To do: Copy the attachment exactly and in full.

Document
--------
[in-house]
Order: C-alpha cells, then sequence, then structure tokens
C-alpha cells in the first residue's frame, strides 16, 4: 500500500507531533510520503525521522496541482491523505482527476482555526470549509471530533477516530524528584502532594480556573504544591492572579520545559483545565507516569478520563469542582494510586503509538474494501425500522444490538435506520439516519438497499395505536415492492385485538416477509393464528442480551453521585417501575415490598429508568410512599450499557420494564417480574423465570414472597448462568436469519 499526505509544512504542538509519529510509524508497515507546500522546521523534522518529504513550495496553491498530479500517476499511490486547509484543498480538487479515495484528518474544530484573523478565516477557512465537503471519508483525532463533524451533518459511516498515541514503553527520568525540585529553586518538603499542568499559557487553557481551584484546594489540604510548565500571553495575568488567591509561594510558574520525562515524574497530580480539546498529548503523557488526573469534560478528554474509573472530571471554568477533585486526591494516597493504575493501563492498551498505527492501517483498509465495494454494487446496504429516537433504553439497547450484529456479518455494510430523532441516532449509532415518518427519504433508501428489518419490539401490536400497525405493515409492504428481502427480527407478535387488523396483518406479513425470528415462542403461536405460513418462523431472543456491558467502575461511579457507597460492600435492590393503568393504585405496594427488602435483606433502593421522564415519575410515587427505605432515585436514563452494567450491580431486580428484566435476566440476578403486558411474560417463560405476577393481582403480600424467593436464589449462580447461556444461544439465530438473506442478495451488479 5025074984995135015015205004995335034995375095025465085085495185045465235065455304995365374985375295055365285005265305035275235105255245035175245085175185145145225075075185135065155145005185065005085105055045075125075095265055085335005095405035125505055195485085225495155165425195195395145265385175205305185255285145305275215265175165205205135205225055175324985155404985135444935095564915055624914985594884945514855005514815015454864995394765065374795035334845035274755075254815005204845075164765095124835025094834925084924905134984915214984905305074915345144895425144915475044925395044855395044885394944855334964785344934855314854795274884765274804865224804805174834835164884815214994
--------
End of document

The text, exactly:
[in-house]
Order: C-alpha cells, then sequence, then structure tokens
C-alpha cells in the first residue's frame, strides 16, 4: 500500500507531533510520503525521522496541482491523505482527476482555526470549509471530533477516530524528584502532594480556573504544591492572579520545559483545565507516569478520563469542582494510586503509538474494501425500522444490538435506520439516519438497499395505536415492492385485538416477509393464528442480551453521585417501575415490598429508568410512599450499557420494564417480574423465570414472597448462568436469519 499526505509544512504542538509519529510509524508497515507546500522546521523534522518529504513550495496553491498530479500517476499511490486547509484543498480538487479515495484528518474544530484573523478565516477557512465537503471519508483525532463533524451533518459511516498515541514503553527520568525540585529553586518538603499542568499559557487553557481551584484546594489540604510548565500571553495575568488567591509561594510558574520525562515524574497530580480539546498529548503523557488526573469534560478528554474509573472530571471554568477533585486526591494516597493504575493501563492498551498505527492501517483498509465495494454494487446496504429516537433504553439497547450484529456479518455494510430523532441516532449509532415518518427519504433508501428489518419490539401490536400497525405493515409492504428481502427480527407478535387488523396483518406479513425470528415462542403461536405460513418462523431472543456491558467502575461511579457507597460492600435492590393503568393504585405496594427488602435483606433502593421522564415519575410515587427505605432515585436514563452494567450491580431486580428484566435476566440476578403486558411474560417463560405476577393481582403480600424467593436464589449462580447461556444461544439465530438473506442478495451488479 5025074984995135015015205004995335034995375095025465085085495185045465235065455304995365374985375295055365285005265305035275235105255245035175245085175185145145225075075185135065155145005185065005085105055045075125075095265055085335005095405035125505055195485085225495155165425195195395145265385175205305185255285145305275215265175165205205135205225055175324985155404985135444935095564915055624914985594884945514855005514815015454864995394765065374795035334845035274755075254815005204845075164765095124835025094834925084924905134984915214984905305074915345144895425144915475044925395044855395044885394944855334964785344934855314854795274884765274804865224804805174834835164884815214994